U.S.-China dispute worsens, as President Trump lashes out at Beijing over latest round of tariffs
The United States and China exchanged verbal blows on Friday as each side increased punitive tariffs on the other, intensifying a trade war that is threatening to engulf the global economy.
In a rapid back-and-forth, Beijing took action against $75 billion in American goods in response to U.S. tariffs announced on Aug. 1, and President Donald Trump lashed out in return by increasing existing and planned tariffs on a total of $550 billion in Chinese products.
Trump’s blistering Twitter screeds called into doubt chances for a quick resolution to the trade war between the world’s economic superpowers, which by the end of the year will cover nearly all imports and exports exchanged between the two countries.
Accusing China of “taking advantage of the United States on Trade, Intellectual Property Theft, and much more,” Trump said, “we must Balance this very…. …unfair Trading Relationship.”
Existing 25 percent tariffs on $250 billion in Chinese goods will increase to 30 percent starting Oct. 1, Trump said. And tariffs on $300 billion in products, due to take effect Sept. 1 at 10 percent, will now be set at 15 percent, he said. “China should not have put new Tariffs on 75 BILLION DOLLARS of United States product [politically motivated!],” he added.
While Beijing worked for three weeks on its multi-tiered tariff response, Trump’s promised retaliation—which came in a signature tweetstorm—was announced in less than 10 hours.
The rapidly changing conflict worries U.S. companies, many of whom rely on China for inputs, for finished products they sell and for manufacturing. “It’s impossible for businesses to plan for the future in this type of environment,” said David French of the National Retail Federation. “The administration’s approach clearly isn’t working, and the answer isn’t more taxes on American businesses and consumers. Where does this end?”
The attack came with Trump expected to ruffle feathers in France at the weekend meeting of leaders of the G7 nations. Tensions are mounting between Trump and the Europeans, Canada and Japan over trade tariffs. The friction has already slowed U.S. growth and undercut the global economy, and the threat of a deterioration sent stock markets falling sharply.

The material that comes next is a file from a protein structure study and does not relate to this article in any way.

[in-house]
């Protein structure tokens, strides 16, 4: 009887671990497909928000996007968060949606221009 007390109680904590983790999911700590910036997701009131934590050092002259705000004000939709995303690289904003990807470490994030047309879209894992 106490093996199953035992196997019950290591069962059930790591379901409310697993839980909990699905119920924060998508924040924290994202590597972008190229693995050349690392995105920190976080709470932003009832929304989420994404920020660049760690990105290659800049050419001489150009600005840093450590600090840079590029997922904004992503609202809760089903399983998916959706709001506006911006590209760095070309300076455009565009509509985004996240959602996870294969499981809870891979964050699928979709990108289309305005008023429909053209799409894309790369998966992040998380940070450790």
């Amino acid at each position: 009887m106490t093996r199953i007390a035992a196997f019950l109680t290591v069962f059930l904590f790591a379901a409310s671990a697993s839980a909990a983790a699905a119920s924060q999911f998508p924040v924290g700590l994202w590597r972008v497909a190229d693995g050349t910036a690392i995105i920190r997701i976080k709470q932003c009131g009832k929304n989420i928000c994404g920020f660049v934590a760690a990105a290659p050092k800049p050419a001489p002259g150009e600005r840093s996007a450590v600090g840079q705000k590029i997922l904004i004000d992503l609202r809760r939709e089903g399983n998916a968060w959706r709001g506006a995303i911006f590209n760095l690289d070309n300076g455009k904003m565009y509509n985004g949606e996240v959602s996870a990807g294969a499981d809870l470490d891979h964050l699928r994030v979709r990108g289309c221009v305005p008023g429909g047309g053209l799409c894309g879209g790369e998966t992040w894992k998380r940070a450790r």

The Dow lost more than 600 points to close with a loss of 2.4 percent. The German DAX lost more than one percent but London’s FTSE gained ground.
“Our great American companies are hereby ordered to immediately start looking for an alternative to China, including bringing… your companies HOME and making your products in the USA… We don’t need China and, frankly, would be far… better off without them,” Trump said.
It was unclear under what authority Trump could demand that private companies alter their production. But the influential U.S. Chamber of Commerce urged the two sides to return to the negotiating table to find a solution.
“While we share the president’s frustration, we believe that continued, constructive engagement is the right way forward,” Myron Brilliant, the business group’s head of international affairs, said in a statement.
China’s punitive tariffs of five to 10 percent will apply to 5,078 U.S. items, and are timed to start in tandem with the new U.S. duties set to take effect in two steps Sept. 1 and Dec. 15, China’s state council tariff office said.
Beijing also announced it would re-impose a 25 percent tariff on U.S. autos and a five percent tariff on auto parts, also starting Dec. 15. China had lifted those tariffs earlier this year as a goodwill measure while trade talks were underway.
Trump already imposed steep tariffs on $250 billion in Chinese goods, with a further $300 billion in imports targeted in the coming rounds. Beijing has hit back with duties on around $110 billion of U.S. goods—or nearly all of the $120 billion worth of American goods it imported last year.
China’s commerce ministry said it would hit American frozen lobster, frozen chicken feet, peanut butter and 914 other goods with new 10 percent punitive tariffs starting Sept. 1. Soybeans, crude oil and other energy goods face 5 percent tariffs.
U.S.-made mango juice, electric buses and chemical products face 10 percent duties come mid-December while smaller aircraft, hand pumps and bearings will be hit with 5 percent taxes.
Federal Reserve Chair Jerome Powell warned in a speech on Friday that trade tensions were exacerbating the global slowdown and the central bank does not have a “rulebook” for dealing with the fallout. But he also vowed to “act as appropriate” to sustain the U.S. economy.
An alarm bell went off in the U.S. Treasury bond market last week when 10-year bond yields briefly fell below the yields offered on a two-year bond—seen as a sign of looming recession—and it happened again on Friday.
U.S. officials have said in recent days that trade talks with China would continue next month. However, China’s commerce ministry spokesman Gao Feng said on Thursday he had no information on the next round of meetings, while noting the two sides remain in contact.